Macroeconomic development

According to the International Monetary Fund (IMF), the global economic climate has increasingly deteriorated over the course of 2022 following its tentative recovery in 2021. Global output shrank in the second quarter due to decreases in China and Russia, while consumer spending in the USA was below expectations. Several factors had an impact on a global economy already weakened by the pandemic: unexpectedly high inflation all over the world – in particular in the United States and major European economies – which prompted a worsening of the financial environment, an unexpectedly strong downturn in China as a result of COVID-19 outbreaks and associated strict lockdown measures, and the negative effects of the war in Ukraine.

While the Chinese economy grew by 4.4 % in the first quarter of 2022, the country’s zero-COVID policy and property crisis brought economic growth in the world’s second-biggest economy to an almost complete standstill in the second quarter. Between April and June, China’s GDP rose by just 0.4 % year-on-year. Overall, Beijing reported an increase in GDP of 2.5 % for the first six months of 2022. The IMF believes that the Russian economy shrank by less than previously assumed in the second quarter, as crude oil and non-energy exports as well as domestic demand proved to be more robust than expected. By contrast, the effects of the war in Ukraine on the major European economies were more negative than anticipated. According to the IMF, this was due to higher energy prices, weaker consumer confidence and a slower production rate due to the disrupted supply chains.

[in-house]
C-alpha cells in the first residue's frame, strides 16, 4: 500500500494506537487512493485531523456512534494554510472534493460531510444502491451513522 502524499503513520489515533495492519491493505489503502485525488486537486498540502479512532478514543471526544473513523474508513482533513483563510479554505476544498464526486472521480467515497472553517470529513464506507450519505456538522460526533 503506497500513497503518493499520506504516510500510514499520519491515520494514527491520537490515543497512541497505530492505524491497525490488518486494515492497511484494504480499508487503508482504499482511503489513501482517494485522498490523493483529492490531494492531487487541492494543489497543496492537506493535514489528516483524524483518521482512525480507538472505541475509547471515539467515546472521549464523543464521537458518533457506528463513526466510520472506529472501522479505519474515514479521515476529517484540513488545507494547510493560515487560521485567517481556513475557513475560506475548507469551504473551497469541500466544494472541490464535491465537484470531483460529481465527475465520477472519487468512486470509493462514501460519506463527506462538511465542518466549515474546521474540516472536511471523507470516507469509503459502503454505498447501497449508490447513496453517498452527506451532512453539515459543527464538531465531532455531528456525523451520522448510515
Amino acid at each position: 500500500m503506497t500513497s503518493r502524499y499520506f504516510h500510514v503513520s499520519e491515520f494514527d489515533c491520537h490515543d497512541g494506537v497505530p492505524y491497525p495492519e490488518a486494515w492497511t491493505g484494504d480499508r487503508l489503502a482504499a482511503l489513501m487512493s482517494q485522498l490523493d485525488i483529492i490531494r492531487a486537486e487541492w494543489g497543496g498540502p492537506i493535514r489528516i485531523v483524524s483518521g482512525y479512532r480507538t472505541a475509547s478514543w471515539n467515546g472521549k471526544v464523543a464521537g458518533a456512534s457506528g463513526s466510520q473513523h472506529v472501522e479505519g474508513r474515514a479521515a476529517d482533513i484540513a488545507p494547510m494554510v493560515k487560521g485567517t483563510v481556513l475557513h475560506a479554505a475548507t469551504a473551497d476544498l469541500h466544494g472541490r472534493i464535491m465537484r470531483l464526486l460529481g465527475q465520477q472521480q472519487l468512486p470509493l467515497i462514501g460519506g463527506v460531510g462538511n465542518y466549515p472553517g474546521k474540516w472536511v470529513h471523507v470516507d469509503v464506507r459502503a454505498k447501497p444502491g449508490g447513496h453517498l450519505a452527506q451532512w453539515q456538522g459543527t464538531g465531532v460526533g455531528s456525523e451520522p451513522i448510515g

The disruptions to supply chains are also reflected in Germany’s foreign trade: while exports rose by 11.2 % year-on-year between January and May 2022, exports in May 2022 were down 0.5 % on the previous month. Imports in the first five months were up 27.5 % year-on-year. Compared with the previous month of April, imports increased by 2.7 % in May 2022.